Use this URL to cite or link to this record in EThOS: http://ethos.bl.uk/OrderDetails.do?uin=uk.bl.ethos.610903
Title: Inside mentoring relationships : influences and impacts on mentorship learning for acute care nurses in the NHS
Author: MacLaren, Julie-Ann
Awarding Body: Institute of Education, University of London
Current Institution: UCL Institute of Education (IOE)
Date of Award: 2012
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Abstract:
Supervised practice as a mentor is an integral component of professionally-accredited nurse mentor education. However, the literature tends to focus on the mentor-student relationship rather than the relationships facilitating mentors' workplace learning. This thesis begins to redress this gap in the literature by asking the research question: Which relationships are important in developing nurses as mentors in practice, and how is their mentorship impacted by professional, organisational and political agendas in NHS settings? A qualitative case study of two NHS Trusts was undertaken with three modes of data collection utilised. Firstly, semi-structured interviews were undertaken with three recently qualified mentors, and those they identified as significant in their own learning to become a mentor. In total six mentors were interviewed. Interviews with nurses in senior NHS Trust-based educational roles, and senior policy-making and education figures augmented these initial interviews. Secondly professional mentorship standards were mapped across each of the mentors' interviews to gain an idea of their penetration into practice. Finally, each interview participant developed a developmental mentorship constellation which identified colleagues significant to their own development as a mentor or educator, and the attributes which enabled this. The findings reveal complex learning relationships and situational factors affecting mentor development and ongoing practice. They suggest that dyadic forms of supervisory mentorship may not offer the range of skills and attributes that developing mentors require. Mentor network type, orientation to learning, learning strategies and organisational focus emerge as the foci of tensions in learning to be a mentor. The study recommends that nursing teams in acute areas further develop a shared culture of learning and development in providing multiple opportunities for supporting developing mentors.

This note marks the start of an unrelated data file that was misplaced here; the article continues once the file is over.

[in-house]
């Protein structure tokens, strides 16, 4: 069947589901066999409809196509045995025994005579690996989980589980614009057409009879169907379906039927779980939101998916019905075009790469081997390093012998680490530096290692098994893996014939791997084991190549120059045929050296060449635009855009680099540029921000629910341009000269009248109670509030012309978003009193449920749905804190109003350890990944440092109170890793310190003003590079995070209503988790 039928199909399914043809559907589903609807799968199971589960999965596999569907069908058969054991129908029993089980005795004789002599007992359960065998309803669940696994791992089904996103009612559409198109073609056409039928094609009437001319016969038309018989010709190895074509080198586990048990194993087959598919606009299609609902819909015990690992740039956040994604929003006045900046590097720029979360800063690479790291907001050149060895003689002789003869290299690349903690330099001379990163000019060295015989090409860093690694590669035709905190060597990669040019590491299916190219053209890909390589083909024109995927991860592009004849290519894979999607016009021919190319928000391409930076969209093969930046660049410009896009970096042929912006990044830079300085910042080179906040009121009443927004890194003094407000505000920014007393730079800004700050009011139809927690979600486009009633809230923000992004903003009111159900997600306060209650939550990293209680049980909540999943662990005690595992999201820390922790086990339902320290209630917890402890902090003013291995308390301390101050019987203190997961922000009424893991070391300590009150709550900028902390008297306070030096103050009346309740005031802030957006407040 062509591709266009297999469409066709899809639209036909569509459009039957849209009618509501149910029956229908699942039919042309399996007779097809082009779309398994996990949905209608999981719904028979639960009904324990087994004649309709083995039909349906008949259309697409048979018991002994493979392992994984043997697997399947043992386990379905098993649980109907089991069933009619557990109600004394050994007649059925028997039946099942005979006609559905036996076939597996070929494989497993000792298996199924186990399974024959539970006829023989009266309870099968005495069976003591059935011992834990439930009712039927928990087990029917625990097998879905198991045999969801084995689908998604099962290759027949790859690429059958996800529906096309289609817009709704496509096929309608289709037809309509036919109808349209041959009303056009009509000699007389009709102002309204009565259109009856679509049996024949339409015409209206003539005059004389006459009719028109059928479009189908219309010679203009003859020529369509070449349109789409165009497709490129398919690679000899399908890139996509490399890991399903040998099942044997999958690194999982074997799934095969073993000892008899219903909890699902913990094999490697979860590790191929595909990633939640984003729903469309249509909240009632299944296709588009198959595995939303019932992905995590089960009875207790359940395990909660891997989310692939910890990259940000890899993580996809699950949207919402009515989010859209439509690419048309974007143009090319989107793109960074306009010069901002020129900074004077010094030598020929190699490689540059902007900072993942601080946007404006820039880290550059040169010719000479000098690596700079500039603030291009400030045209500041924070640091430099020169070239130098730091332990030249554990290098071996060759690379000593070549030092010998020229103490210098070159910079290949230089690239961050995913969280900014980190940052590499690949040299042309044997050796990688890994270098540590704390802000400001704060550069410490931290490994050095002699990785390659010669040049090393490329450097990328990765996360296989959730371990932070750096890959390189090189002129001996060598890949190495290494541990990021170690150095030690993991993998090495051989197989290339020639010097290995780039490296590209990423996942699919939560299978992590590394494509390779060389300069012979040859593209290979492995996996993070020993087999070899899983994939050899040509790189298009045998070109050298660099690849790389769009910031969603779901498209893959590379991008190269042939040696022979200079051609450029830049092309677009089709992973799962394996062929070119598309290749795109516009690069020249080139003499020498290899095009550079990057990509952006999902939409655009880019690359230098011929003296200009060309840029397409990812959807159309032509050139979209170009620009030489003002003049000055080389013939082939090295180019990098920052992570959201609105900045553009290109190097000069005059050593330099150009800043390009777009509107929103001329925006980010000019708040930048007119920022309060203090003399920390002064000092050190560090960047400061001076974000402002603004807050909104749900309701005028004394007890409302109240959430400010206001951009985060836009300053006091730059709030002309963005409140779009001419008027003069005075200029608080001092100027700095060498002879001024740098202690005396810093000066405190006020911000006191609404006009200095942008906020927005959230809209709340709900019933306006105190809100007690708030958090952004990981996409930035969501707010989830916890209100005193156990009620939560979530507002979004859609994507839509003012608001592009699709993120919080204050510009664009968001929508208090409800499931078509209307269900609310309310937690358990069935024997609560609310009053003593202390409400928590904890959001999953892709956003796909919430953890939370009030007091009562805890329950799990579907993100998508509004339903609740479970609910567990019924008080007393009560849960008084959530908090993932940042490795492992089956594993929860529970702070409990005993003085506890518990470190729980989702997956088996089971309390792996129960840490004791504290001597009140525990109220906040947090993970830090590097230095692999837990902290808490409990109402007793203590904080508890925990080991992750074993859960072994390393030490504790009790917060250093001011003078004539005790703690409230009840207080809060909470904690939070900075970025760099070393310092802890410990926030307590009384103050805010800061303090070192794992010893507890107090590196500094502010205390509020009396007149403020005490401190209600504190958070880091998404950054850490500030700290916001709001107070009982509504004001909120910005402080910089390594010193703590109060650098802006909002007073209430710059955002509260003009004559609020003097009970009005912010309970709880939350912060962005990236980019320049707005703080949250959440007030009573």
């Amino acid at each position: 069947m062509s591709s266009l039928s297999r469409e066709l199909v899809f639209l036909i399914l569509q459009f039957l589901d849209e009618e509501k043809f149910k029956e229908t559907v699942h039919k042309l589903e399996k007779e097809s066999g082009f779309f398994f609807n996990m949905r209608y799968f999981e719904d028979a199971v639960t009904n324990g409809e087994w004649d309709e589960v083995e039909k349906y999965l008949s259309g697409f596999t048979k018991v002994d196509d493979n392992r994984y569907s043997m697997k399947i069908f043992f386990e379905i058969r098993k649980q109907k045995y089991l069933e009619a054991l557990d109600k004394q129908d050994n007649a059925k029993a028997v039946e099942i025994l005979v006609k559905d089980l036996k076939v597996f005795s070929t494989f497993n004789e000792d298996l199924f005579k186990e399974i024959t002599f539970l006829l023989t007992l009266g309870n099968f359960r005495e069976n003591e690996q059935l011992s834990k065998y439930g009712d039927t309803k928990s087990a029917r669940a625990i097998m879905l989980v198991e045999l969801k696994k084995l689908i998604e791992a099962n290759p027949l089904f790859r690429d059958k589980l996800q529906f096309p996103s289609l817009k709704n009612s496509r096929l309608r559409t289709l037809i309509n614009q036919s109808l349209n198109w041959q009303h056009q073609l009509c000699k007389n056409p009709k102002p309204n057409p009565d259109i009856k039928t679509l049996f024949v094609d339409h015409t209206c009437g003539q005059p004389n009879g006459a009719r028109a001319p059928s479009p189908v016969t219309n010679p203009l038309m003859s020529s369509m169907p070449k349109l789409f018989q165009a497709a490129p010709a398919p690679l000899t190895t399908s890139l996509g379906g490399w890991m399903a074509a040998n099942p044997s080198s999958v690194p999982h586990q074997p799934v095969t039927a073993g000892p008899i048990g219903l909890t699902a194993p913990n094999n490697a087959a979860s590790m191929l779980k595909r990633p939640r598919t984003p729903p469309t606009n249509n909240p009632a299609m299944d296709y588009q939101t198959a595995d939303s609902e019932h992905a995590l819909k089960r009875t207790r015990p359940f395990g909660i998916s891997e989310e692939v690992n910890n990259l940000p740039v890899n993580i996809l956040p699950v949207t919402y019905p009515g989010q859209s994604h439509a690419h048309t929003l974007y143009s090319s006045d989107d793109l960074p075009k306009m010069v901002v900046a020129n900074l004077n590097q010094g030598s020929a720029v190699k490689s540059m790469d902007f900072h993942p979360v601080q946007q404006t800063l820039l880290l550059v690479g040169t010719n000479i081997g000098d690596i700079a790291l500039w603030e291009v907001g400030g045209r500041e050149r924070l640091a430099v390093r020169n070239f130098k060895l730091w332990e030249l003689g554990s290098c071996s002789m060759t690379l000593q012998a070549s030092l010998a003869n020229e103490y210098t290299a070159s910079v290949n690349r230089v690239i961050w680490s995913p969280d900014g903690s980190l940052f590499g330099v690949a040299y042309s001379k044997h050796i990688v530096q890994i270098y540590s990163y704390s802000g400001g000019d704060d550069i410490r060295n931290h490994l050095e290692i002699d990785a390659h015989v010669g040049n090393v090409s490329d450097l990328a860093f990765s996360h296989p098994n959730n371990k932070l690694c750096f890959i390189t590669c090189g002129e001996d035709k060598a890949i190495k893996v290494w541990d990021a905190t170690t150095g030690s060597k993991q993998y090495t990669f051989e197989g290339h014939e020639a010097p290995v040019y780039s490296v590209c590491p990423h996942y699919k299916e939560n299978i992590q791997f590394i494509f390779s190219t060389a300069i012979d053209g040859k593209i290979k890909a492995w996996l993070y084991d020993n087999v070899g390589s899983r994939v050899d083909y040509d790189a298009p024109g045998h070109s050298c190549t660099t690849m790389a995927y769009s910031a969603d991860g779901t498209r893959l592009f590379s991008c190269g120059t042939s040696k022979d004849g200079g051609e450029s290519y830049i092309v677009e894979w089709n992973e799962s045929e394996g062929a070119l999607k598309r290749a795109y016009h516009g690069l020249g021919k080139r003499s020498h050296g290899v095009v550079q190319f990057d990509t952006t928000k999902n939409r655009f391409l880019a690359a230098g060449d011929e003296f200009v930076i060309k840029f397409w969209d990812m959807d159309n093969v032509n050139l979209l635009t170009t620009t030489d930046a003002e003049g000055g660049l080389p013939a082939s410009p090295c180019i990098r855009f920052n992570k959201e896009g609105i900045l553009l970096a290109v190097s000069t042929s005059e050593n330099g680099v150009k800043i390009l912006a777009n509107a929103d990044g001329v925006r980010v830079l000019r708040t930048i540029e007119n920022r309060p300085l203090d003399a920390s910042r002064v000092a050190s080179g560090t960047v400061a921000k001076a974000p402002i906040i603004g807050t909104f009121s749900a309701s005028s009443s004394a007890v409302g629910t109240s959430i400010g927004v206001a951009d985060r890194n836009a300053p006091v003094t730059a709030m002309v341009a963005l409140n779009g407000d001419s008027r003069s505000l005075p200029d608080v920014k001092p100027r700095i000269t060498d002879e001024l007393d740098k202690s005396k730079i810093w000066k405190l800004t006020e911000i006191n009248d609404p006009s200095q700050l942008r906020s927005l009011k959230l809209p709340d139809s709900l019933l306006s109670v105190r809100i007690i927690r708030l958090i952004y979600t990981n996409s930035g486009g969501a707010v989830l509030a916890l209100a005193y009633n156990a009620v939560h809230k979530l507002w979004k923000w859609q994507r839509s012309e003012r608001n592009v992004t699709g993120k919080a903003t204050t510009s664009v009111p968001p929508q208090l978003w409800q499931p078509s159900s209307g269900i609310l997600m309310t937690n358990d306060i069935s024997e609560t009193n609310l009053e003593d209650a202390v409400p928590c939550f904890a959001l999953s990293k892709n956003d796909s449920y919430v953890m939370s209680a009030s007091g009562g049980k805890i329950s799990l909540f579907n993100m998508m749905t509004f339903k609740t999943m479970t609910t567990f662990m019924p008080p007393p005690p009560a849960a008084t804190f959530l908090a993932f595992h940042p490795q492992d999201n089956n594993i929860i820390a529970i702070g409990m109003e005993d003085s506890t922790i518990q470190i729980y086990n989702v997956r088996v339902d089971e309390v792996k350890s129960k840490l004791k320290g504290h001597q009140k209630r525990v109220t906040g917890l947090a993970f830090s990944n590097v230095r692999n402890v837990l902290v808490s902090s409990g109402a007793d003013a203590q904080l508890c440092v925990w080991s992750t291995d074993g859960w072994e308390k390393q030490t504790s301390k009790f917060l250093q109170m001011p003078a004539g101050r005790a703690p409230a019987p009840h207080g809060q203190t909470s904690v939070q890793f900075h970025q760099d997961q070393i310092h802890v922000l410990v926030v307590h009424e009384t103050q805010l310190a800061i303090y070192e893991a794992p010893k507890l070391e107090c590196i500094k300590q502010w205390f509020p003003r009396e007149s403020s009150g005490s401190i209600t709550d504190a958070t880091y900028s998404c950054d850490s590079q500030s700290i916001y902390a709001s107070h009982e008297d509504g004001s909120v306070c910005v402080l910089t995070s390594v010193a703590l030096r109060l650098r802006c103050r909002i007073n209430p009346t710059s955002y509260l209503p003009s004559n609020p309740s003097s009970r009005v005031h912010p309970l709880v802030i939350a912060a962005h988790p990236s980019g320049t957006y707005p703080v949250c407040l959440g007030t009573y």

Supervisor: Not available Sponsor: Not available
Qualification Name: Thesis (Ed.D.) Qualification Level: Doctoral
EThOS ID: uk.bl.ethos.610903  DOI: Not available
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